By Jonathan Lemire
With the school year less than two weeks away, New York City is racing to complete an unprecedented prekindergarten expansion — and its success or failure could have major political implications for its first-year mayor, Bill de Blasio.
De Blasio made the establishment of universal prekindergarten — which a top aide called one of the biggest government undertakings in the city's history — the centerpiece of his mayoral campaign a year ago. It took months of political dealing to obtain the hundreds of millions of dollars needed for the program, but implementing it might be a greater challenge.
"There are several ways this could go poorly, and all of them would end up on the front pages because of how much (de Blasio) has invested in this," said David Birdsell, dean of the Baruch College School of Public Affairs.
A common campaign criticism against de Blasio, a former political operative and city councilman, is that he had little managerial experience. That argument was revived when his administration struggled to battle some snowstorms and drew criticism for trotting out ambitious goals without a set-in-stone plan to realize them, such as the ill-fated attempt to save a Brooklyn hospital. That narrative could be reinforced if the city isn't ready to handle the 50,000 prekindergartners slated to enroll Sept. 4.
"But if they have the ability to pull this off, it cuts against the argument that the city hasn't been ready to roll things out," Birdsell said. "And that would be a huge win."
The undertaking is immense. The number of pre-K students will jump from 20,000 last year to more than 50,000 this year and will soar again to 70,000 next fall. To fill those classrooms, the city unveiled a multimillion-dollar marketing blitz, hired a task force of phone operators to set up enrollments and even used birth records to go door-to-door in neighborhoods to urge parents to sign up their children.
The city hired and trained 1,000 new teachers this year and plans to bring aboard another 1,000 for 2015, when the program reaches full capacity. More than a dozen city agencies are involved in the effort, including the Health Department to make sure the schools have proper sinks and toilets for 4-year-olds and the Fire Department of New York, which is ensuring the classrooms spaces are safe.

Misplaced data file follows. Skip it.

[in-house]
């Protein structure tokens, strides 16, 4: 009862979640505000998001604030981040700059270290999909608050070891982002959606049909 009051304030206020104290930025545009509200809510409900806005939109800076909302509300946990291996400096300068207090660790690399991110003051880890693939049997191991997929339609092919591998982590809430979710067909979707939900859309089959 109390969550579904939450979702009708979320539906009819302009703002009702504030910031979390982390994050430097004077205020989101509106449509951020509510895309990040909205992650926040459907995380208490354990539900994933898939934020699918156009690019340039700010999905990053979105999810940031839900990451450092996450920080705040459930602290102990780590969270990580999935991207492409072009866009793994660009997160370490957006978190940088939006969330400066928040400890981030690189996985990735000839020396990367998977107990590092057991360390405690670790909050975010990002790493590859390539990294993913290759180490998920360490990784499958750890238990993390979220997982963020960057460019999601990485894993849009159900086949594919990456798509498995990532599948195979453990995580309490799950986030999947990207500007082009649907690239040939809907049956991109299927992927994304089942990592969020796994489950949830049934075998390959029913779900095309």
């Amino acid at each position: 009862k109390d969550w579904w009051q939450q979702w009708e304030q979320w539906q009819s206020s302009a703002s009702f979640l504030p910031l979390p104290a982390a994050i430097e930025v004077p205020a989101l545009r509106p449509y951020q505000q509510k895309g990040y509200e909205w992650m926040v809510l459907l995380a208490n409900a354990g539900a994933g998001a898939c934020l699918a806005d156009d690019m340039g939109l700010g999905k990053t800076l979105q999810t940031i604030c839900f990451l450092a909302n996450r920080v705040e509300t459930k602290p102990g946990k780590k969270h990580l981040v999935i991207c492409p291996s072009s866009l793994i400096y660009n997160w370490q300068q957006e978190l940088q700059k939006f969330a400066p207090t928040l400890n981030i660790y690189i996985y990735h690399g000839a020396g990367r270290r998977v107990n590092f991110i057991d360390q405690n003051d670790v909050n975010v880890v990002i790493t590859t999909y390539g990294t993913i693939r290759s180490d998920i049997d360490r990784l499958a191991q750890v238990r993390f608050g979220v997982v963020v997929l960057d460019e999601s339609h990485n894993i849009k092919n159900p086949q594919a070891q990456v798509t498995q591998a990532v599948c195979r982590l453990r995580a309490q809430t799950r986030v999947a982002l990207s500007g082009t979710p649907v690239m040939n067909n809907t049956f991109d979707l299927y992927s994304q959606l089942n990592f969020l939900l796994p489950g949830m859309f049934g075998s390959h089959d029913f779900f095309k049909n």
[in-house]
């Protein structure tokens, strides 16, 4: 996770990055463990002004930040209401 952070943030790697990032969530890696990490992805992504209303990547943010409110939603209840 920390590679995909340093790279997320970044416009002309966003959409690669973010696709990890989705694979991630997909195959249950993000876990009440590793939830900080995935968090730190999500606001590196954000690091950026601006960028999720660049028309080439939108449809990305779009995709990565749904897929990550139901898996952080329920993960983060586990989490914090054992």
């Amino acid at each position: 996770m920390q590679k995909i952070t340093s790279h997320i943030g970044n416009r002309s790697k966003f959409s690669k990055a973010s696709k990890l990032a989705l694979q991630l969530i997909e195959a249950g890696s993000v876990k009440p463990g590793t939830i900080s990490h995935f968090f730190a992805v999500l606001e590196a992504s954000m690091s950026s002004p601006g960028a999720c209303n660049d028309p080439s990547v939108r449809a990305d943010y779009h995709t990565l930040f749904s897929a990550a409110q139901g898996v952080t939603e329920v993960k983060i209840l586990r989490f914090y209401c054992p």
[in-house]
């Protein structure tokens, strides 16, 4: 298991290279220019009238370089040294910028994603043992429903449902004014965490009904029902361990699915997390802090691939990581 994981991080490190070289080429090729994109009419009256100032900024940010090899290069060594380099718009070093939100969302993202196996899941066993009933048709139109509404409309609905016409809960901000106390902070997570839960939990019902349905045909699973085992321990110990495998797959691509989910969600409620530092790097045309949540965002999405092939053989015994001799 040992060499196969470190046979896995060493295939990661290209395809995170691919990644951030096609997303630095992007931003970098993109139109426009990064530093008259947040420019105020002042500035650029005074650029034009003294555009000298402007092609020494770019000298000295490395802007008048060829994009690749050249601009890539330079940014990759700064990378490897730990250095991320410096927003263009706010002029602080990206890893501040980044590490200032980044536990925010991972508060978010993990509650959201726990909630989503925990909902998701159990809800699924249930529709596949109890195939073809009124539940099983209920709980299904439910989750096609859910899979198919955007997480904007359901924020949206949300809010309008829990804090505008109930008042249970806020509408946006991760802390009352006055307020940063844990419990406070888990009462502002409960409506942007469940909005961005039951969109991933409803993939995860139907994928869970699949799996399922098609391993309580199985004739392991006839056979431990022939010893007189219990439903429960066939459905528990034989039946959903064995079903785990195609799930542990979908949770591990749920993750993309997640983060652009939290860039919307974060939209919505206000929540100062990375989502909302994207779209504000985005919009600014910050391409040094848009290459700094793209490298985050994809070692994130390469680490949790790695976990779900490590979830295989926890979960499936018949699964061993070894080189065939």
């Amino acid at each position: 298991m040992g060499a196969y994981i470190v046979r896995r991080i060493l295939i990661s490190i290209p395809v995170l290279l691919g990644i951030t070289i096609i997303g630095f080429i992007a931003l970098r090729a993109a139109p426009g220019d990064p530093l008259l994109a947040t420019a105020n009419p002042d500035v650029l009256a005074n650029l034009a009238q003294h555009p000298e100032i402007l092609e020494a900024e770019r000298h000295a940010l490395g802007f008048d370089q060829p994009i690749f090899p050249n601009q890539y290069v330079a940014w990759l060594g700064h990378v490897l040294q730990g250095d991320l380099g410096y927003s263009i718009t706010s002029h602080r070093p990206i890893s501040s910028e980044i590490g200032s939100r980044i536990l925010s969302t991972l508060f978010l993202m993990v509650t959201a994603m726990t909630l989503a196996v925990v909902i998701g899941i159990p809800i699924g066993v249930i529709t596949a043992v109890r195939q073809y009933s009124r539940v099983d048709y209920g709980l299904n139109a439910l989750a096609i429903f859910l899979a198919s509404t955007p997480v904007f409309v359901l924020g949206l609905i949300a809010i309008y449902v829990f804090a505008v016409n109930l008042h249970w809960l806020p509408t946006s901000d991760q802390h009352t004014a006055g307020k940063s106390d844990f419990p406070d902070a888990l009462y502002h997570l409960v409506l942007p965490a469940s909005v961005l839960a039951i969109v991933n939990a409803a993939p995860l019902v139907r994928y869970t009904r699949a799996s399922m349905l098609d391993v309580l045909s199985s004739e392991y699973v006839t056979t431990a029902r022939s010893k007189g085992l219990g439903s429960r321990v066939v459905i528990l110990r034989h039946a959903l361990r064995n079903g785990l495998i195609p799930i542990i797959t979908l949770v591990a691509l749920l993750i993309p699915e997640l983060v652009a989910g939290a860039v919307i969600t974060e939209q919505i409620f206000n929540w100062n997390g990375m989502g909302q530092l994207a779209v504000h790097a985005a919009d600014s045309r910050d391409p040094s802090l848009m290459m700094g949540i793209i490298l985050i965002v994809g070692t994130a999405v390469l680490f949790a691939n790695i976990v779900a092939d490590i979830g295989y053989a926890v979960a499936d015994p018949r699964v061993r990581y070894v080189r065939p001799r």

The city is using 600 Department of Education sites for classrooms, but since public school buildings don't have the space to accommodate the new students, more than 1,100 community based organizations — like day cares and religious schools — will also host the programs.
A team of Education Department staffers has fanned out across the city over the last few weeks and will have inspected every classroom before the first day of school, said Deputy Mayor Richard Buery, the administration's pre-K point person.
"Clearly what we're taking on is one of the biggest, most exciting initiatives any local government has taken on," Buery said. "We are adding an entire grade. We are trying to fundamentally transform young people's educational experience."
The plan comes with a significant financial investment. De Blasio originally planned to pay for it with a tax increase on the richest New Yorkers, a proposal that died in the State Capitol's chambers. But the mayor's constant pressure persuaded Gov. Andrew Cuomo to step in and devote $300 million in state funding, which the city will supplement by redirecting an additional $200 million or so in early education funds.
The speedy rollout — New York is trying to do in months what smaller cities like Boston did in years — has worried some education advocates. Fears include community based organizations having unsafe classroom spaces, rookie teachers being ill-prepared to deal with needy 4-year-olds and scores of religious institutions hosting secular classrooms.
"It's a really great experiment and opportunity for people in other places to learn what works and what doesn't," said Sara Mead, a Washington-based principal with Bellwether Education Partners.
While some bumps in the road seem inevitable for a mobilization this large, anything short of a disaster could benefit the mayor, some pundits believe.
"He's invested a lot of political capital in this, but the rollout may not matter nearly as much now as it does in 2017, when he runs for re-election," said Kenneth Sherrill, retired political science professor at Hunter College. "They have time to get it right."